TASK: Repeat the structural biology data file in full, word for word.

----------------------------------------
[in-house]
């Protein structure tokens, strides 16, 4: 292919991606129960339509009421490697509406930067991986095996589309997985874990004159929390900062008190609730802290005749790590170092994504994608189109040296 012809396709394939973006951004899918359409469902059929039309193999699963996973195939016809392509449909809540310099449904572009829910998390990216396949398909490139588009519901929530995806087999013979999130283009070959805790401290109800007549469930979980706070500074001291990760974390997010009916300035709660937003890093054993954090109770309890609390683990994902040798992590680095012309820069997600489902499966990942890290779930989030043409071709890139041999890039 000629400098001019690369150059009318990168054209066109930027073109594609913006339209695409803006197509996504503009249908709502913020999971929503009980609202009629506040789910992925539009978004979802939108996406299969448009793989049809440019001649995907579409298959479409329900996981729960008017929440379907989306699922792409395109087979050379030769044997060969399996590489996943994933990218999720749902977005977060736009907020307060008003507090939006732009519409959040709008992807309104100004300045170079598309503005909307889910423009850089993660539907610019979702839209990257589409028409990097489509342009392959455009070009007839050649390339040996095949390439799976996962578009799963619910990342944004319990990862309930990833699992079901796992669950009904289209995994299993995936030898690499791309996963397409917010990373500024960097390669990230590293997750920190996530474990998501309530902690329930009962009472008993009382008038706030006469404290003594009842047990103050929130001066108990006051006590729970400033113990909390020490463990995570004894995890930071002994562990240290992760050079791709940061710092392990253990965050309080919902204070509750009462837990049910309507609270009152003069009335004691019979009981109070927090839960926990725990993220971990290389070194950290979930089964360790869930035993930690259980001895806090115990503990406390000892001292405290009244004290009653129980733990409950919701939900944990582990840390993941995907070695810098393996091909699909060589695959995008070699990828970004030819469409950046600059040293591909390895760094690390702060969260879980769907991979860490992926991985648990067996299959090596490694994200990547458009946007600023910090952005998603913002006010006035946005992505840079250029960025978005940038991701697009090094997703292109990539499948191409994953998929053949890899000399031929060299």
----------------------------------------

[in-house]
């Protein structure tokens, strides 16, 4: 292919991606129960339509009421490697509406930067991986095996589309997985874990004159929390900062008190609730802290005749790590170092994504994608189109040296 012809396709394939973006951004899918359409469902059929039309193999699963996973195939016809392509449909809540310099449904572009829910998390990216396949398909490139588009519901929530995806087999013979999130283009070959805790401290109800007549469930979980706070500074001291990760974390997010009916300035709660937003890093054993954090109770309890609390683990994902040798992590680095012309820069997600489902499966990942890290779930989030043409071709890139041999890039 000629400098001019690369150059009318990168054209066109930027073109594609913006339209695409803006197509996504503009249908709502913020999971929503009980609202009629506040789910992925539009978004979802939108996406299969448009793989049809440019001649995907579409298959479409329900996981729960008017929440379907989306699922792409395109087979050379030769044997060969399996590489996943994933990218999720749902977005977060736009907020307060008003507090939006732009519409959040709008992807309104100004300045170079598309503005909307889910423009850089993660539907610019979702839209990257589409028409990097489509342009392959455009070009007839050649390339040996095949390439799976996962578009799963619910990342944004319990990862309930990833699992079901796992669950009904289209995994299993995936030898690499791309996963397409917010990373500024960097390669990230590293997750920190996530474990998501309530902690329930009962009472008993009382008038706030006469404290003594009842047990103050929130001066108990006051006590729970400033113990909390020490463990995570004894995890930071002994562990240290992760050079791709940061710092392990253990965050309080919902204070509750009462837990049910309507609270009152003069009335004691019979009981109070927090839960926990725990993220971990290389070194950290979930089964360790869930035993930690259980001895806090115990503990406390000892001292405290009244004290009653129980733990409950919701939900944990582990840390993941995907070695810098393996091909699909060589695959995008070699990828970004030819469409950046600059040293591909390895760094690390702060969260879980769907991979860490992926991985648990067996299959090596490694994200990547458009946007600023910090952005998603913002006010006035946005992505840079250029960025978005940038991701697009090094997703292109990539499948191409994953998929053949890899000399031929060299």